How to Season Cast Iron Grill Grates and Cookware

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Last updatedLast updated: October 13, 2021
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A properly seasoned cast iron grill is a joy to cook with, especially if you intend to use it for some good old Southern cooking. Whether you just bought your first skillet or inherited your grandmother’s ancient grill, knowing how to season a cast iron grill is the first step to preparing delicious meals.

Cast iron is naturally reactive and would corrode or rust within minutes if left exposed to the atmosphere. However, baking oil into the iron creates a black, non-stick patina through a process called polymerization which makes the pan non-stick and resistant to corrosion and rusting.

Normal cooking helps to build up on this seasoning, but sometimes rough use or a long period of disuse can break down this protective layer and cause your food to start sticking to the pan. And if you just acquired one of the best cast iron griddles, it will also require a solid round of seasoning before you can use it.

Benefits of Seasoning

Before we had non-stick pans coated with Teflon, there were impeccably seasoned cast-iron grills and skillets. Seasoning a cast iron grill or pan gives it a black patina which is amazing for cooking even the stickiest foods, including bacon, seafood, and eggs.

More importantly, seasoning your cast iron pan makes it durable and protects it against rusting, corrosion from acidic foods, and natural wear. Cast iron pans naturally require more care against corrosion given their susceptibility to the elements. Given this level of care and frequent seasoning, cast iron grills can last for a century or more.

Today we also have carbon steel pans Trusted Source Why Carbon Steel Pans Are What the Pros Use - The Wall Street Journal Seasoning, a process of burning fat onto the surface of a pan to make it naturally non-stick, tends to be time-consuming with cast iron. A carbon steel pan is much quicker to develop a patina so slick a fried egg will slide around on it like an air-hockey puck. www.wsj.com that pro chefs are now using, but cast iron grills still rule the roost. There are several compelling reasons why this is so:

  • Cast iron retains heat very well. It ensures even cooking and is very good for searing meat
  • Cast iron infuses some edible iron in food Trusted Source Can a Pan Add Iron to Your Diet? - The Wall Street Journal It is true that cooking with cast iron can potentially add iron to your food, but the amount transferred and how well the body can absorb it varies widely depending on the acidity of the food and the cooking time, according to scientific studies. Separately, an iron ingot in the shape of a fish, when simmered in soup, was found in a recent study to cut anemia levels in rural Cambodian women, although the researchers say those results don’t apply to cast-iron skillets. www.wsj.com
  • The non-stick qualities of a properly seasoned cast-iron skillet or grill makes it very easy to clean them. This is preferable when you need to cook fatty or oily food
  • Cast iron is cheap yet durable, which makes it a very good investment for your cookware arsenal
  • Cast iron improves with age, unlike other cookware which get degraded. Knowing hot to season cast iron grill grates will make them last for decades

How to Season Cast Iron Cookware

How to Season Cast Iron Grill Grates and Cookware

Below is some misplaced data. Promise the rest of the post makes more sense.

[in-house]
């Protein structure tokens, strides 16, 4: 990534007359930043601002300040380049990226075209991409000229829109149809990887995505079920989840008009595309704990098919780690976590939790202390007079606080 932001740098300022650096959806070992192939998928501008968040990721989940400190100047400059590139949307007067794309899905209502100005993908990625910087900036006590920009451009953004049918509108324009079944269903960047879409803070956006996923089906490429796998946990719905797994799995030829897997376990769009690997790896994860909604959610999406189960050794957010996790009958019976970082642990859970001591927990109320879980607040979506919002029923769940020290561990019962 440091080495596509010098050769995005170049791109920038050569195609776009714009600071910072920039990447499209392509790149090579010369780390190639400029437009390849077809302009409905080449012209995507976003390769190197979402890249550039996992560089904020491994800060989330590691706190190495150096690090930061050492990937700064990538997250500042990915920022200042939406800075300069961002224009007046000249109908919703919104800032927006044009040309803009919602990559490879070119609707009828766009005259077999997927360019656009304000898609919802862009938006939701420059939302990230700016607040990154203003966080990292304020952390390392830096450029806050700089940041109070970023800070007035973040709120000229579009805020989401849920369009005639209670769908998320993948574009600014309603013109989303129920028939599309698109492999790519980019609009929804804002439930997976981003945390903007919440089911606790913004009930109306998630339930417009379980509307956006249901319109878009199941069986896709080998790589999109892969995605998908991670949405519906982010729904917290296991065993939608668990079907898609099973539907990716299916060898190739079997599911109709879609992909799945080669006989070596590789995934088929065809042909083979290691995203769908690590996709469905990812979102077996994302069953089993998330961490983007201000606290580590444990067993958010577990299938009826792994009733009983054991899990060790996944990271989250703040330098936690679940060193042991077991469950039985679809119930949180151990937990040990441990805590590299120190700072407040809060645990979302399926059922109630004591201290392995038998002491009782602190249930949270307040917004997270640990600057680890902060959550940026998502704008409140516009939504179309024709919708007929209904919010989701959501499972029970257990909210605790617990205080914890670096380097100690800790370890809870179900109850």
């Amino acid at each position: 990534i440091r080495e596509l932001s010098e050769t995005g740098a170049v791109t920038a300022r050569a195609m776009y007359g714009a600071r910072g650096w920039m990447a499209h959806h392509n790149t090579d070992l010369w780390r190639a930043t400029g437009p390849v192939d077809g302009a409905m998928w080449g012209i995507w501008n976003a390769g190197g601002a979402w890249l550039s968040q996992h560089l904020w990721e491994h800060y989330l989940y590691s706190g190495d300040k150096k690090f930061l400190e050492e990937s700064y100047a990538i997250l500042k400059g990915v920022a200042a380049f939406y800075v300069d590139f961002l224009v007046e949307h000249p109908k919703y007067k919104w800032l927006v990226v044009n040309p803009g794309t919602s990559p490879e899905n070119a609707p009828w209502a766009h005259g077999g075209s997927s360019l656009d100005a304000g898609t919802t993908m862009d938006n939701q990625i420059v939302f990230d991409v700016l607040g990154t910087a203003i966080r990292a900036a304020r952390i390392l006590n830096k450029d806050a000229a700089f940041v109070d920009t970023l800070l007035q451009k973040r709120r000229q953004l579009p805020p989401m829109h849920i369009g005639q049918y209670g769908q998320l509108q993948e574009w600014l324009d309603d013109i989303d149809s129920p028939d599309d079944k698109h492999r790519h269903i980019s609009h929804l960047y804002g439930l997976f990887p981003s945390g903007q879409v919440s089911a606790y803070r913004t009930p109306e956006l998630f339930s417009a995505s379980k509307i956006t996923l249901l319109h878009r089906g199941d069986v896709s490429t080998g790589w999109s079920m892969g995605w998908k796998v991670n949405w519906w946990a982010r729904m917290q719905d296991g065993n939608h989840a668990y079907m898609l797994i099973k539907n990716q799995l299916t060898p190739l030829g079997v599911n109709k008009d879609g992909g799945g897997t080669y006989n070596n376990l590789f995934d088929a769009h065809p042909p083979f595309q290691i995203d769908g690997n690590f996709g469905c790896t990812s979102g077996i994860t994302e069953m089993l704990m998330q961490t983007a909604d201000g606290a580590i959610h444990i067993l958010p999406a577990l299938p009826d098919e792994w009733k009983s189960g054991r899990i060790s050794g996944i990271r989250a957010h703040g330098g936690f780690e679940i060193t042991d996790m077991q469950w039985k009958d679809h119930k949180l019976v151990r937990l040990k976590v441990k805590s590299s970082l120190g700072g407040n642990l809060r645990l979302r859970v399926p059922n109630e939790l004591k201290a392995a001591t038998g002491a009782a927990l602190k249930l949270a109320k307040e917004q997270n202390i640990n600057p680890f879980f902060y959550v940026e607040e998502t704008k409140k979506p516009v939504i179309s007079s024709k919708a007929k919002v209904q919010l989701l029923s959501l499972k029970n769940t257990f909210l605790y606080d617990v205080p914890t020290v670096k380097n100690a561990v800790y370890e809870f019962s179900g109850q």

There are two ways of seasoning cast iron cookware, but endless methods exist for achieving this otherwise simple goal. Hearing from cast iron cookware lovers, you would be tempted to think that it is a highly scientific process requiring decades of experience.  Some people swear with flaxseed oil, others think shortening is the best oil to use.

Opinions also vary widely about the temperature and length of time you should bake the pan for to seal in the oil. It is true that unsaturated oils such as flaxseed or sunflower oil oxidizes faster and produces a more durable patina, but any oil or shortening should do in theory.

In truth, seasoning cast iron cookware is a straightforward process, whether you’re doing it for the first time or whether you want to restore the patina layer.

The first method is through normal cooking. Every time you fry or grill something on your cast iron cookware, you bake more oil into it and reinforce the protective layer. Cast iron skillets and grills that see regular action rarely need to undergo any more restoration.

However, the protective layer can wear out with time either naturally or from human factors. This is where knowing how to season a cast iron grill pan comes into play.

1. Prepare Your Pan

How to Season Cast Iron Grill Grates and Cookware

The first step to seasoning your cast iron grill grates is cleaning. If the pan or grate rusted or has a hard layer of food remains, you will need to scrub it clean with a tough grill brush. The same process applies to cast iron grills, so you can also read our simple guide on how to clean a cast iron grill.

If you’re looking to simply restore the seasoning layer, don’t use any soap or abrasives when cleaning the pan. However, it might be useful to break it down completely with a thorough clean before seasoning it afresh.

The goal here is to get rid of any bits of rust, food particles, and other remains. If rust is beginning to form take some steel wool to the pan to clean it out completely before applying the oil.

Be sure to prepare the inside and outside of the pan, especially if it’s the first time, and dry it thoroughly after cleaning. You can also preheat the pan slightly to help the oil adhere better.

2. Apply a Layer of Oil

Using some paper towels or a cotton cloth, spread a thin layer of your chosen vegetable oil around the inside and outside of the pan. We have already recommended unsaturated oils, but another consideration is that you should use an oil with a high boiling point. Canola oil and different vegetable oils are good at this as well.

Apply the oil to the outside and inside of the pan and rub it in until the pan no longer looks greasy and there are no dry spots. Also, don’t use so much oil that there are pools of oil on the pan. These will also polymerize and form hard, uneven spots on your pan.